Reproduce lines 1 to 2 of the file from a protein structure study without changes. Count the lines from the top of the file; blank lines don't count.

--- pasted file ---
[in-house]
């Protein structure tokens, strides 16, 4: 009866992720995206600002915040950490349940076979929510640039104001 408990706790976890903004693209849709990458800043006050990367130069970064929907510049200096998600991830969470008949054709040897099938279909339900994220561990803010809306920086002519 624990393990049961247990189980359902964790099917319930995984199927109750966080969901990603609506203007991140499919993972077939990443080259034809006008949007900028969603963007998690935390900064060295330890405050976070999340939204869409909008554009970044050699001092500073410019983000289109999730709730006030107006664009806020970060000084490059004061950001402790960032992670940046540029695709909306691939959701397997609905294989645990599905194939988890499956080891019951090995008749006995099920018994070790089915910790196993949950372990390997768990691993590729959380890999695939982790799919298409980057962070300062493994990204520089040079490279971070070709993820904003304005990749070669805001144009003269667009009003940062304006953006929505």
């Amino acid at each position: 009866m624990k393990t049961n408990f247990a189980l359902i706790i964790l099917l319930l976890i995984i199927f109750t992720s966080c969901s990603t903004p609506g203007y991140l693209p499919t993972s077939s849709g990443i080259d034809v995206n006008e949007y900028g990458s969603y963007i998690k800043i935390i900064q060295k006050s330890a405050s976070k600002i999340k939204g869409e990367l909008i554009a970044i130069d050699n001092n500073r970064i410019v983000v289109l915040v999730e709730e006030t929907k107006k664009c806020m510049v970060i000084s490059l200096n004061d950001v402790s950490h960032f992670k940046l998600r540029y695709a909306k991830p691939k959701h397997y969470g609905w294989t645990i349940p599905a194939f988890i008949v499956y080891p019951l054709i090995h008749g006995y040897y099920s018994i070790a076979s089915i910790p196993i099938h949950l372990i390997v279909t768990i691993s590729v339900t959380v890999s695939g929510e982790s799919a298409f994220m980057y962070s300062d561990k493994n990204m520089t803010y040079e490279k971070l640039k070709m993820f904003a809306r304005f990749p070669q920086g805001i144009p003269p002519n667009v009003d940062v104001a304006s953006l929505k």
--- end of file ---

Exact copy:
[in-house]
């Protein structure tokens, strides 16, 4: 009866992720995206600002915040950490349940076979929510640039104001 408990706790976890903004693209849709990458800043006050990367130069970064929907510049200096998600991830969470008949054709040897099938279909339900994220561990803010809306920086002519 624990393990049961247990189980359902964790099917319930995984199927109750966080969901990603609506203007991140499919993972077939990443080259034809006008949007900028969603963007998690935390900064060295330890405050976070999340939204869409909008554009970044050699001092500073410019983000289109999730709730006030107006664009806020970060000084490059004061950001402790960032992670940046540029695709909306691939959701397997609905294989645990599905194939988890499956080891019951090995008749006995099920018994070790089915910790196993949950372990390997768990691993590729959380890999695939982790799919298409980057962070300062493994990204520089040079490279971070070709993820904003304005990749070669805001144009003269667009009003940062304006953006929505």